Determined to maintain its identity as a "nice valley town," the City of Reedley has adopted a specific plan that contains many of the precepts of traditional neighborhood design. The plan, adopted in January, covers Reedley's future growth areas — about 1,200 acres outside the city limits but inside the sphere of influence.
The Ahwahnee Principles, something of a bible for New Urbanists, provides a basis for the plan, as does a 1999 report called Landscape of Choice. The latter report, adopted by a huge variety of Fresno County interest groups, urged more compact development to spare farmland.
The Reedley Specific Plan is heavy on principles of efficient development. It permits single-family lots as small as 5,000 square feet and requires new projects to be within 660 feet of existing or already approved development. Annexation for residential development is allowed only when at least 80% of residential land inside the city limits is already built. As for design, the plan calls for development around neighborhood "activity nodes" that offer stores, offices and public spaces. Houses can be set back from the sidewalk as little as 10 feet if they have front porches. Garages should be recessed or detached. Commercial buildings should have parking in the rear and no large, blank walls.
Reedley is a Fresno County town of 22,000 people surrounded by fruit orchards. Although it lies about 12 miles east of Highway 99, the area has experienced growth pressures, especially as people who work in Fresno look for homes outside the city. Applying the concepts of New Urbanism, which are mostly targeted to denser metropolitan areas, to a city like Reedley provides an interesting test. And city officials have tailored the concepts to their town by allowing builders to bypass some density and design standards.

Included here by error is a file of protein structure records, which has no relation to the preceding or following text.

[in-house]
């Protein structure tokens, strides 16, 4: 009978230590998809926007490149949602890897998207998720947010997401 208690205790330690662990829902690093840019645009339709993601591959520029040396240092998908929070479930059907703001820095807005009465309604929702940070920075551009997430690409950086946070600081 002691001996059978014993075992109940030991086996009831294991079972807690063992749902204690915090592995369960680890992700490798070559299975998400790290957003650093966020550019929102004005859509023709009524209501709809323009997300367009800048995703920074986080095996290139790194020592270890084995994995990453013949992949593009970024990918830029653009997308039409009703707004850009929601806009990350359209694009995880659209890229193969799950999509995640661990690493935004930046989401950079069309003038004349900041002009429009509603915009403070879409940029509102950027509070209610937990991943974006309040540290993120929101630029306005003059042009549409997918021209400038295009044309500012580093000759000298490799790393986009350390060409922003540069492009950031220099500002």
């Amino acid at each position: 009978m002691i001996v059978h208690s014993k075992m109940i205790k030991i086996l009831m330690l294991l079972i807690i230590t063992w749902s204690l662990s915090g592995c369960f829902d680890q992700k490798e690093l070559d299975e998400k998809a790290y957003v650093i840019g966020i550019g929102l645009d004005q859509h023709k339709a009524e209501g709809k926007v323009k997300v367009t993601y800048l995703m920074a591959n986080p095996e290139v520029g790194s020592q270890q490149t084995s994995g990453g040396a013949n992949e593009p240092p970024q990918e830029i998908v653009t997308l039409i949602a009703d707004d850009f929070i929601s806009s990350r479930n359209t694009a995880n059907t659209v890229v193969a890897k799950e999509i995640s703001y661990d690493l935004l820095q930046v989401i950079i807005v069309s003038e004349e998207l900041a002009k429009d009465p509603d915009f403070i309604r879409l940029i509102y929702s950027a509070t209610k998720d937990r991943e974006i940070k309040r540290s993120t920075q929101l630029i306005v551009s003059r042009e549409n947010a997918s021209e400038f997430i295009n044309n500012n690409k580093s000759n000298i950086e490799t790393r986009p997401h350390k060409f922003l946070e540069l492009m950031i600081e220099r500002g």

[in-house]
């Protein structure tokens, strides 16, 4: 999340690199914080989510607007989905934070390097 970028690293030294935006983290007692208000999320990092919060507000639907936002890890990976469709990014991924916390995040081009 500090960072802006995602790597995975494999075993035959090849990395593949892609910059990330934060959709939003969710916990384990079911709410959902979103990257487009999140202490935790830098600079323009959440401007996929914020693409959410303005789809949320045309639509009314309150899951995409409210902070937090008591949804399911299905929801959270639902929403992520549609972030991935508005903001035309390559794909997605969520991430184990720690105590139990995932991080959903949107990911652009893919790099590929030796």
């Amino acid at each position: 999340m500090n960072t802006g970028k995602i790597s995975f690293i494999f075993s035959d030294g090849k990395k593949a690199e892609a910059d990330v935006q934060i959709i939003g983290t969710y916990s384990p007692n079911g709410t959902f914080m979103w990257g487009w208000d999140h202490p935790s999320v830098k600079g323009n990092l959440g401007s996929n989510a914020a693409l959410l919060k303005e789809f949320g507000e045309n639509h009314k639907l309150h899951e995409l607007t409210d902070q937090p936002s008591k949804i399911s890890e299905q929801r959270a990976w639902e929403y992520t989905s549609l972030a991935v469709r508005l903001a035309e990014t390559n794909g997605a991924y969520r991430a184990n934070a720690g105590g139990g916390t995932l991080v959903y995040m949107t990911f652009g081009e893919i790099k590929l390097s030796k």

The plan was written with three goals in mind: to preserve farmland while accommodating urban growth; to preserve air quality; and to encourage urban design that creates a strong sense of community while respecting the town's historic design. Building consensus for such a plan, however, was not easy in a town where recent development has been characterized by low-density, ranch-style homes on cul-de-sacs.
"It was a very big educational process to get our citizens committee to understand how these concepts work and why these concepts are preferable to what we had been doing in the past," said Michael Olmos, assistant city manager. "Getting that buy-in was really important."
Olmos, who was community developer director at the time, other staff members and consultant Karl Schoettler, of Visalia's Collins & Schoettler, spent months educating the Specific Plan Committee, which had an open membership. Schoettler showed countless slides to make abstract concepts more tangible.
"We tried to keep it real visual and unbureaucratic and unplanning-like. I think that paid off," Schoettler said.
Planners also arranged a bus tour to traditional neighborhood developments in San Jose, Mountain View, Suisun City, Davis and Sacramento. The tour allowed people to walk around recent development projects based on New Urbanist principles. Showing some of the naysayers these successful developments helped diffuse opposition, Schoettler said.
The months spent educating committee members, planning commissioners and city councilmembers was time well spent, said Olmos, who was already convinced of the need to overhaul land use practices.
"I didn't realize early on how hard it would be to change what we had been doing," Olmos said. "You have to show people — present them with information and present them with the studies. … If you just go in and hit them cold with it, their first reaction is that it doesn't look like what we've been doing in the past, and, therefore, there must be something wrong with it."
In the end, much of the debate was over housing density and street widths. City officials sought a minimum of five homes per acre to conserve farmland and because that density is less expensive for the city to serve than recent developments of about three units per acre, Olmos said. Representatives of the development and real estate communities pushed for measuring all developed combined by the five-units-per-acre goal, rather than requiring individual developments to meet the minimum. The City Council decided to require every project to have at least five units per acre, but also to allow developers of less dense projects to pay an in-lieu fee for preserving open space or farmland. The amount of the fee remains undetermined.